Operationalizing cybersecurity has been a major challenge for oil and gas engineers to date. With their primary priority to maintain uptime, these managers have been putting off updating security: ironically, implementing cybersecurity across process control networks can be seen as increasing risk. As a result, operations would rather isolate their systems from that of the rest of the company, including IT from IT security policies.
However, this is changing. Several advanced oil and gas operators now recognize the need to deploy cybersecurity technologies to stay in business. The need for cybersecurity is being used by savvy plant managers to make the case for upgrading failing equipment and modernizing plants. Pragmatically, this often means opening connections into plant production, highlighting the productivity and cost saving benefits it could bring. Instead of fighting the drive to connectivity, operators are getting involved in their company’s new technology choices in the cybersecurity domain, such as secure remote access controls, and helping guide investment decisions toward solutions that bear their productivity needs in mind.
This is critical at a time when, according to the World Economic Forum, cyber-attacks are the number three risk facing the world in 2018. The oil and gas industry is unprepared for managing threats: according to LNS Research, only 37 percent of plants are monitoring for suspicious behavior, and over half experienced security breaches in the previous year. As the report indicates, “industrial companies woefully under-invest in industrial cybersecurity best practices across people, process, and technology, and survey results illustrate shortcomings in all of these areas.”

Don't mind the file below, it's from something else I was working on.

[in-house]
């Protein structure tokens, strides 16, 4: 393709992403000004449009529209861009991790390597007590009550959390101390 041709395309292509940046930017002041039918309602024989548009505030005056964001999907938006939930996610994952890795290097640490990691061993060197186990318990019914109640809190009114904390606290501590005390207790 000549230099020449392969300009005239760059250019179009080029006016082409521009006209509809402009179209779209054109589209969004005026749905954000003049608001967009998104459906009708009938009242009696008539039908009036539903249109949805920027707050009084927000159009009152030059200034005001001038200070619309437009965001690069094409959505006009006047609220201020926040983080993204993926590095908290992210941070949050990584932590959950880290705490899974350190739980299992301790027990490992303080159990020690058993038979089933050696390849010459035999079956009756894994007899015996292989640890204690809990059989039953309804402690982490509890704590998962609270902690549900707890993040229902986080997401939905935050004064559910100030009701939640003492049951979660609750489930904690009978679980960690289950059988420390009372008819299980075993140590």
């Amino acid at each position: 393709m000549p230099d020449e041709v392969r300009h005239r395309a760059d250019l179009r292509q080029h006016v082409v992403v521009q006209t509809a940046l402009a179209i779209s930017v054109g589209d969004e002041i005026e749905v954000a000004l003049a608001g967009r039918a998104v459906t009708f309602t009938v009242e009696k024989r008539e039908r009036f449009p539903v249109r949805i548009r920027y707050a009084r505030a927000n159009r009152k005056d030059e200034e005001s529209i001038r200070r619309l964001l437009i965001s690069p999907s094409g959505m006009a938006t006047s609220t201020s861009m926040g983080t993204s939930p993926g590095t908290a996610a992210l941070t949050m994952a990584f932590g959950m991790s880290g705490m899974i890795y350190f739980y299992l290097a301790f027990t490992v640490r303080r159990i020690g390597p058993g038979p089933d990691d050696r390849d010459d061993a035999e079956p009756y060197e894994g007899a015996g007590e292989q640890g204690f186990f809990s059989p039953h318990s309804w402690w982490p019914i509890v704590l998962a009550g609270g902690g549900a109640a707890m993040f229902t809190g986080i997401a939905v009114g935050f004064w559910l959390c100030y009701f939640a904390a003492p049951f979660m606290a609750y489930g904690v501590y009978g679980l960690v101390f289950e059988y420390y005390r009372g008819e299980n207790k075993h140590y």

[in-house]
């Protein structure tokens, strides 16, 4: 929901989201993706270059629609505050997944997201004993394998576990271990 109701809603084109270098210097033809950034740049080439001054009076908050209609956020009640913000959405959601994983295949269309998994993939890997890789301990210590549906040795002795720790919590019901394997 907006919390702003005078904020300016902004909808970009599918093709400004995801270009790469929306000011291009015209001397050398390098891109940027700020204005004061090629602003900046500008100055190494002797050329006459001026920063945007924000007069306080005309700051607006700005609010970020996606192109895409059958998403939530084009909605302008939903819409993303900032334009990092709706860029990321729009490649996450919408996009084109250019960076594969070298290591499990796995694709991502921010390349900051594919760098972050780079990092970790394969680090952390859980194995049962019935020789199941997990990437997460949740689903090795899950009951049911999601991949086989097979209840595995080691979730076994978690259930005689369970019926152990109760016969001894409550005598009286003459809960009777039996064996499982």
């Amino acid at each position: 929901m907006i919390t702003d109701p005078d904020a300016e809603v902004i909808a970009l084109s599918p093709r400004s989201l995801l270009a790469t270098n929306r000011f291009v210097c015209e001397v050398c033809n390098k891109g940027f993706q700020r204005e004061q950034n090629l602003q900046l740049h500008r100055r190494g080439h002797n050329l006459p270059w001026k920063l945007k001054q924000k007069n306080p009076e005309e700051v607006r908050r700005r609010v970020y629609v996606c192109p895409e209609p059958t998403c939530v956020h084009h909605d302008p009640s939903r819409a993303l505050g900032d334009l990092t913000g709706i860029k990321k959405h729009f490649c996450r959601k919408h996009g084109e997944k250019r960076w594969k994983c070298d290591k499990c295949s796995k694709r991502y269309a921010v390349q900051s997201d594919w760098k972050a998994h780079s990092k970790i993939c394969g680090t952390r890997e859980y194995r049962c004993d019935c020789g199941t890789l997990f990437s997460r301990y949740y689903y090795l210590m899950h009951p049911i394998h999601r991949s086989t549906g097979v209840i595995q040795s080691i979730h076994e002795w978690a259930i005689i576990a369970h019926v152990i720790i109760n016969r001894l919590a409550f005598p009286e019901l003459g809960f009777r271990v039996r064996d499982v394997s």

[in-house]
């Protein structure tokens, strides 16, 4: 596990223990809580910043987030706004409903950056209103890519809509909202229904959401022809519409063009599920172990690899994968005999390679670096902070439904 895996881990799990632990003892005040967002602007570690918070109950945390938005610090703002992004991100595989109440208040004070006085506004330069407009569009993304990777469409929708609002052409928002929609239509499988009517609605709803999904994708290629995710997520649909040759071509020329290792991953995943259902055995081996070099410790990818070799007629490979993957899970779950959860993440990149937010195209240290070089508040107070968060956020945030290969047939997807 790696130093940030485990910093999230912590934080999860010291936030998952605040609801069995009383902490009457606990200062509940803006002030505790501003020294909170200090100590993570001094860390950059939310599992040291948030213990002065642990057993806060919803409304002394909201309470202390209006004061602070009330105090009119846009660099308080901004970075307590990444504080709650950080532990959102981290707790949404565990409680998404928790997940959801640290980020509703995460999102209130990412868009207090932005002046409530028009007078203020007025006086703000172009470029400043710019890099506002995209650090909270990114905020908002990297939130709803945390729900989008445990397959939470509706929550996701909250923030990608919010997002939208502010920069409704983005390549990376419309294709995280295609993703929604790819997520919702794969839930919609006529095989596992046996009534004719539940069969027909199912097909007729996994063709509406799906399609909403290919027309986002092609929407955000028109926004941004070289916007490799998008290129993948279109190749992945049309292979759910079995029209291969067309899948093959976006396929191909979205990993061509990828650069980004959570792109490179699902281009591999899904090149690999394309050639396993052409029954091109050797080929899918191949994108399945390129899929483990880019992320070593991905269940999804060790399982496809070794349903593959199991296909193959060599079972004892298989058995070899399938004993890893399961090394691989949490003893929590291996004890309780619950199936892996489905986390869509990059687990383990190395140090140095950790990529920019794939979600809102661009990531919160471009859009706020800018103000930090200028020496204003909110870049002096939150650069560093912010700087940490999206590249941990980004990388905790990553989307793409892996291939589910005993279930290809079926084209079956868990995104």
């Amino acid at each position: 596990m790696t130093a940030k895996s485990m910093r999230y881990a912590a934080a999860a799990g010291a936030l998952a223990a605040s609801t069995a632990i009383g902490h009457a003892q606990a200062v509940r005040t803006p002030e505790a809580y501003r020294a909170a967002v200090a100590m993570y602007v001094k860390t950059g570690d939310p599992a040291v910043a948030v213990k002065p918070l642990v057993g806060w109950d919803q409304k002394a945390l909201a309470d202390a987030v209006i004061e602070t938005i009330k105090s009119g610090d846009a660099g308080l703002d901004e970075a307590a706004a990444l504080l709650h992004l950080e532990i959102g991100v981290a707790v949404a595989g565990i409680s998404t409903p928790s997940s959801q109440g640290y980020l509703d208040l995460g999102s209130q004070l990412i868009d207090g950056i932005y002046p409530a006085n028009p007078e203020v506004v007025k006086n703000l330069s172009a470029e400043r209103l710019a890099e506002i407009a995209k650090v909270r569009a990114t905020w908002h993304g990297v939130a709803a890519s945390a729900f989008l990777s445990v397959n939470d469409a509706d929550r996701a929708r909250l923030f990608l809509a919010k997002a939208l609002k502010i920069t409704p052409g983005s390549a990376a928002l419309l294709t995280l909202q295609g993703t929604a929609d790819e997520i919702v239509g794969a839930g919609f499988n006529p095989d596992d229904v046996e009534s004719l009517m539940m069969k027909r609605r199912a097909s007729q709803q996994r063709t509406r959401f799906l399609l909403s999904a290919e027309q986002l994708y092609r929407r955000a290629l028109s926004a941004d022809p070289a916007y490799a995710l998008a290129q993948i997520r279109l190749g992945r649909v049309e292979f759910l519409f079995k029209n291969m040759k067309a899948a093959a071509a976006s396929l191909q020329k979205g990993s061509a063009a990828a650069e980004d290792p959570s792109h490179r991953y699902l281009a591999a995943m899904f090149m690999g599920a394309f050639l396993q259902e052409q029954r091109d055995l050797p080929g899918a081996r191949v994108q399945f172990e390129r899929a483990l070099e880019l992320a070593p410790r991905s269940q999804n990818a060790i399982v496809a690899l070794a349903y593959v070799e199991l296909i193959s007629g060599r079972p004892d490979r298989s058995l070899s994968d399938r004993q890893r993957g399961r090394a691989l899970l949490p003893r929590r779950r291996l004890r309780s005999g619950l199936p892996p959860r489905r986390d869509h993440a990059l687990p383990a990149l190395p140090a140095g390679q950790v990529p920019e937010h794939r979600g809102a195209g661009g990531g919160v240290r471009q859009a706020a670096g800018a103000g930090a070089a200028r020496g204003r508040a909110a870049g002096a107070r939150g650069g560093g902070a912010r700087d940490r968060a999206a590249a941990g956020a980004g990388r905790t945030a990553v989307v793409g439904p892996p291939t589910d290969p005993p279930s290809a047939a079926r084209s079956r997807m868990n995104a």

However, by making industrial cybersecurity part of a larger modernization strategy, companies will not only build security capabilities into the business, but also improve overall plant metrics. Therefore it makes sense for operational leaders to link the much-needed plant upgrades to implementing effective cybersecurity measures.
There are many examples of these initiatives being coupled together:
Bringing Together Operational Control Centers
Many initiatives in the oil and gas sector do not allow for additional resourcing. This is especially the case in dangerous or hard-to-reach locations. As a result, innovators have looked to find ways to increase plant productivity while using the same or reduced levels of manpower.